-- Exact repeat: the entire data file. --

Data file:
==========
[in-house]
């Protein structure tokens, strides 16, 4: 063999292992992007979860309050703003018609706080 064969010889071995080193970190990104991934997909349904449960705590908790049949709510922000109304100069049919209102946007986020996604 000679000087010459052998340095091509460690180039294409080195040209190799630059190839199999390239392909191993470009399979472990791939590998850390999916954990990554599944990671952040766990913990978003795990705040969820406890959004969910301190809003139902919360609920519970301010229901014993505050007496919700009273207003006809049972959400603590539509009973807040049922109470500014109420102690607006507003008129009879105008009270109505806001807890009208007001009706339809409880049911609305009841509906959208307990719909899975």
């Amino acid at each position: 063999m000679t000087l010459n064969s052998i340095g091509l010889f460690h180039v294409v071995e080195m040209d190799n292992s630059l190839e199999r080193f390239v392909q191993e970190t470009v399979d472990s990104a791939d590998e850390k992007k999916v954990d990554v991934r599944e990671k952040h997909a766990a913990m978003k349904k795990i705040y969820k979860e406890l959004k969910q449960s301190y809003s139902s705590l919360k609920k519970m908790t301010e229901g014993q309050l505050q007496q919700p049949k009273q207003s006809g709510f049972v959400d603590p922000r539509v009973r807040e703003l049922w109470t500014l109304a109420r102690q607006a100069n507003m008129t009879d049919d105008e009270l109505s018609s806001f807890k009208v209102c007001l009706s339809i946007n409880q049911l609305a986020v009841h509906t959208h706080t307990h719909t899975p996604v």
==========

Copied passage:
[in-house]
């Protein structure tokens, strides 16, 4: 063999292992992007979860309050703003018609706080 064969010889071995080193970190990104991934997909349904449960705590908790049949709510922000109304100069049919209102946007986020996604 000679000087010459052998340095091509460690180039294409080195040209190799630059190839199999390239392909191993470009399979472990791939590998850390999916954990990554599944990671952040766990913990978003795990705040969820406890959004969910301190809003139902919360609920519970301010229901014993505050007496919700009273207003006809049972959400603590539509009973807040049922109470500014109420102690607006507003008129009879105008009270109505806001807890009208007001009706339809409880049911609305009841509906959208307990719909899975």
């Amino acid at each position: 063999m000679t000087l010459n064969s052998i340095g091509l010889f460690h180039v294409v071995e080195m040209d190799n292992s630059l190839e199999r080193f390239v392909q191993e970190t470009v399979d472990s990104a791939d590998e850390k992007k999916v954990d990554v991934r599944e990671k952040h997909a766990a913990m978003k349904k795990i705040y969820k979860e406890l959004k969910q449960s301190y809003s139902s705590l919360k609920k519970m908790t301010e229901g014993q309050l505050q007496q919700p049949k009273q207003s006809g709510f049972v959400d603590p922000r539509v009973r807040e703003l049922w109470t500014l109304a109420r102690q607006a100069n507003m008129t009879d049919d105008e009270l109505s018609s806001f807890k009208v209102c007001l009706s339809i946007n409880q049911l609305a986020v009841h509906t959208h706080t307990h719909t899975p996604v």